PHILADELPHIA -- Frankly, the first suspended game in World Series history worked so well that baseball should consider more of them.
Seriously. Worried that fans can't watch the World Series because games last past midnight? Just play half a game each night. Everyone is happy. Broadcasts end by 10-10:30 p.m. on the East Coast. The networks get a minimum of eight nights of programming and as many as 14 for their considerable rights fees. And just think of all the extra hot dogs and beer teams can sell before each "game."
Sure, starting pitchers would never pitch a complete game again, but that's hardly been a concern anyway since Jack Morris retired. Besides, it's a small price to pay for the drama of picking up a tie game in the sixth inning.
"That's reality TV at its best right there," Tampa Bay manager Joe Maddon said. "To heck with 'Lost' and 'American Idol' and all those other things -- just start a game in the bottom of the sixth. If you want to keep the fans interested, just go there."
And remember, his team lost the game Wednesday, 4-3, and thus the series. Imagine his enthusiasm for the concept if he had been in the winning dugout.
"It wouldn't be a bad idea," Philadelphia's Jamie Moyer said. "But as a player, sitting around for a day isn't fun."
No problem. We can eliminate the day off in between due to rain. This concept is still in the formative stage. We can consider all possibilities.
Such as whether you should sing the national anthem before you pick up the second half of the game. Or whether you should have a seventh-inning stretch and play "Take Me Out to the Ballgame." Eager to have no further delays than the 46 hours (2,670 minutes) that had already passed, Major League Baseball opted to have neither Wednesday night.
So, it was a little strange. The teams arrived four to five hours before the game, as usual, and took their normal batting practice. Then they "started" the game the same as they always had, except the home team was at-bat, the visiting team was in the field, the relievers were already warming up in the bullpen and the scoreboard said it was the bottom of the sixth inning.
"It was like starting a basketball game in the fourth quarter," Tampa Bay rookie Fernando Perez said.
"It was odd, but you play so much, you just go with the flow," Moyer said. "You just say, 'It is what it is, let's deal with it.' Then we start off with a double, a bunt, we score a run and we're going, 'This is great. We've got a good chance to win this.'"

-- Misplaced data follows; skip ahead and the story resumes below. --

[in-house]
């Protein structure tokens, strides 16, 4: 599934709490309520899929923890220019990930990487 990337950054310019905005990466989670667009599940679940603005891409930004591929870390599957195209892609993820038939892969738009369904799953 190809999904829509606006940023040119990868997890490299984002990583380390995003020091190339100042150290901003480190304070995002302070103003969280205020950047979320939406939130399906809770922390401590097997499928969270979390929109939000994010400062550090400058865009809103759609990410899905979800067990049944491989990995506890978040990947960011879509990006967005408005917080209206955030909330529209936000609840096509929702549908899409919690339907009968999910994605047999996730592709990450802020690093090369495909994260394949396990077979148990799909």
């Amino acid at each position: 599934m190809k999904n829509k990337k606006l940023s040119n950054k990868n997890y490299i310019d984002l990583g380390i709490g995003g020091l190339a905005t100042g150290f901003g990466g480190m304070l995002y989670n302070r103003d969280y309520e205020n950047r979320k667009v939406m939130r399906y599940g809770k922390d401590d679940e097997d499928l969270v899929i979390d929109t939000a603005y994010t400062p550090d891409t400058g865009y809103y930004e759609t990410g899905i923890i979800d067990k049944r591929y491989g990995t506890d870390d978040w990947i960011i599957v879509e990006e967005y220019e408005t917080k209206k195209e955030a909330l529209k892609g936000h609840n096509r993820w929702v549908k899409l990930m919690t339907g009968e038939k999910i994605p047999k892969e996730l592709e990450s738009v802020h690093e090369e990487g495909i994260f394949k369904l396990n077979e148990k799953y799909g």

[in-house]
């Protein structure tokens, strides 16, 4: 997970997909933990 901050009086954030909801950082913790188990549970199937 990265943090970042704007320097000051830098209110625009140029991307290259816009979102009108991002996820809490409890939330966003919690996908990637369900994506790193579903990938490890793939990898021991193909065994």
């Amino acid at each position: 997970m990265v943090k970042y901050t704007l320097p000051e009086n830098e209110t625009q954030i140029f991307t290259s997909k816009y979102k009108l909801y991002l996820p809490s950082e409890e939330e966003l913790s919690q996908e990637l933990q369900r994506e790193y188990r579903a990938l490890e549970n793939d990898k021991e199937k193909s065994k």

All that happened in the first three batters of the evening; the Phillies suddenly had a 3-2 lead, and the Rays were just nine outs away from losing the World Series before they had even taken their "first" at-bats of the night.
As Yogi once said, "It gets late early."
"When you go into a game knowing that you may only get one at-bat to have an impact, either positively or negatively," third baseman Evan Longoria said, "it's a difficult thing."
It was very different from a normal game, and there was a lot of speculation about how it might start. Philadelphia manager Charlie Manuel could have inserted left-handed pinch-hitter Greg Dobbs, prompting Maddon to take out right-hander Grant Balfour (who had already pitched to three batters Monday) and brought in lefty J.P. Howell or David Price, prompting Manuel to counter by pinch-hitting right-hander Chris Coste. And all that would have been before the "first pitch."
"Shoot," said Cole Hamels, the Phillies' Game 5 starter, "I was telling myself I was still in the game. I was hoping Charlie might put me in to hit."
No such luck. Manual inserted Jenkins as his pinch-hitter and Maddon stayed with Balfour. Moments later, Jenkins doubled off the wall and the Phillies were on their way.
"It's a tougher way to think," Maddon said of managing a three-inning game. "I had everything thought through before the game and a lot of things presented themselves exactly as we thought they would. But they got hits where they weren't supposed to, that's all."
One question before the game was just how many fans would show up. Yes, it was the possible clinching game of the World Series, but how many fans had rearranged work and travel schedules to attend the game Monday but were unable to get to the stadium Wednesday? How many fans had misplaced their ticket stubs from Monday night? How many ticket stubs had become waterlogged in the rain and fallen apart?
As it turned out, the ballpark was packed solid and the fans were louder than any child screaming behind your seat on a cross-country flight.
Which brings up another thing that should appeal to baseball executives. Given the enthusiasm Phillies fans showed, they could double their World Series revenue by selling separate tickets to each half-game.
Jim Caple is a senior writer for ESPN.com.